By Andy Massanet, Fort Riley Public AffairsFebruary 16, 2017
FORT RILEY, Kan. -- Retirement -- for Department of the Army civilian employees, knowledge and planning are essential tools in preparation.
Fort Riley Garrison Commander Col. John Lawrence stressed at a town hall on Jan. 25 that, when it comes to taking practical steps in the face of uncertainty, government workers are their own best advocates.
"You need to know your situation," Lawrence said. "Nobody takes care of you like you."
Director of the Army Benefits Center-Civilian Gregory Buchanan said: Each employee is responsible for managing his or her own retirement. Employees should start planning early enough -- "a minimum of five years out." -- so they can make the necessary corrections in their retirement folder.
"When we talk at new employee briefings, we tell them, 'Now is the time to begin thinking about retirement,'" Buchanan said.
There are two retirement systems for employees in place -- the Federal Employees Retirement System -- this system includes a majority a workers in government service -- and the Civil Service Retirement System, which includes workers who have been in federal service the longest. Management of a retirement package depends on which system employees are enrolled in.
According to Mike Causey of Federal News Radio, about 300,000 of the estimated 4.4 million federal workers, remain under CSRS and that number is dwindling.
"They are definitely a vanishing breed," Causey said. "Their ranks thin every day."
All the tools for managing individual retirement plans are available online at the Army Benefits Center -- Civilian website www.abc.army.mil, provides a menu of planning tools and advice.
The agency employs an automated Employee Benefit Information System, which is accessible through a port at the right-hand side of the ABC-C main page. It requires a pin number and a password and once those have been established employees have control of their plans.
"It is a self-servicing system," Buchanan said. "You can control your own benefits 24-hours a day, seven days a week."
Users will find their personal data, a variety of calculators, including those for estimating retirement, and determining Thrift Savings Plan annuities based on what is currently in an account, a personal transaction page to help with tracking the status of a variety of benefits and more.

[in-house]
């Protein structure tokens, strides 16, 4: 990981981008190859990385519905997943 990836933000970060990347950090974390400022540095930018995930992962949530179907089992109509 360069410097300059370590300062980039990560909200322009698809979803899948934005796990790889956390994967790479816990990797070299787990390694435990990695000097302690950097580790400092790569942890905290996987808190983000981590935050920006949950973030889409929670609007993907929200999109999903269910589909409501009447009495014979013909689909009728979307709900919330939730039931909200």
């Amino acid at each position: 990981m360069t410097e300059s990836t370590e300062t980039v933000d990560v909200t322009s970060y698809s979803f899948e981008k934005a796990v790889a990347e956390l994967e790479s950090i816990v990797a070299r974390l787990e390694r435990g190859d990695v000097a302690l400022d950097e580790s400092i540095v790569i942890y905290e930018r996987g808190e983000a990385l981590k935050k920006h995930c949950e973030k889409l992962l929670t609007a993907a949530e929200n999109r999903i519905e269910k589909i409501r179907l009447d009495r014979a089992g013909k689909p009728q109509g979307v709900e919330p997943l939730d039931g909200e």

However, the website doesn't mean workers can't contact ABC-C and receive assistance, said Kristine Tiroch, supervisor Human Resources (Benefits), ABC-C. Benefit specialists at ABC-C are available via phone between 6 a.m. and 6 p.m., Central Standard Time, Monday through Friday. The local number is 785-240-2222 or call 1-877-276-9287.
ABC-C services provide advice on and process transactions for the following:
• Federal Employees Health Benefits
• Federal Employees Group Life Insurance
• Thrift Savings Plan
• Retirement (Federal Employees Retirement System and Civil Service Retirement System)
• Survivorship (Death Claim Processing)
• Unemployment Compensation
A worker's retirement package includes several things that should be reviewed periodically. They are Thrift Savings Plan accounts, Social Security, defined benefit plans, e.g., CSRS/FERS annuity and other sources such as military pension.
There are also things that can be done depending on where a worker is in their career.
Credit for Military Service
As a general rule, military service is creditable for civilian retirement purposes if it was active service terminated under honorable conditions and performed prior to an employee's separation from civilian service for retirement.
In order to receive credit, a deposit must be made to the employees retirement account with one exception -- service which was performed before 1957 is creditable without deposit.
For service performed on or after Jan. 1, 1957, a deposit must be paid to credit the service to establish title to an annuity or to compute your annuity.
Those with time in the military, but who are not yet receiving a retirement pension, can make deposits into their retirement account so that service can be credited toward total time of government service. For example, a person with five years military service and 10 years of government service can pay into the retirement plan to be claim 15 years of total service creditable toward retirement.
If a person wanted to have a full 20-plus year military career credited toward the government service time, they would have to waive the pension until retirement from government service is attained, and buy back the time through payments deducted each month.
In either case, it's important to do this as early as possible to avoid interest.
"It's important to know this because under FERS, the more time you have credited to you, the more your annuity is going to be," Buchanan said.
Not taking steps to convert military service to creditable time in government service, is just one mistake people make when managing their retirement, Tiroch said.
Another is not setting up their Thrift Savings Plan account.
"About 75 percent of the money you are going to live on in your retirement will come from your TSP account," Tiroch said.
The website is www.tsp.gov. Once there, employees can perform two functions -- determine how much to contribute to their TSP account and decide how assertive they wish to be in the market.
Thus using these tools can help any government employee get a handle on their retirement plans.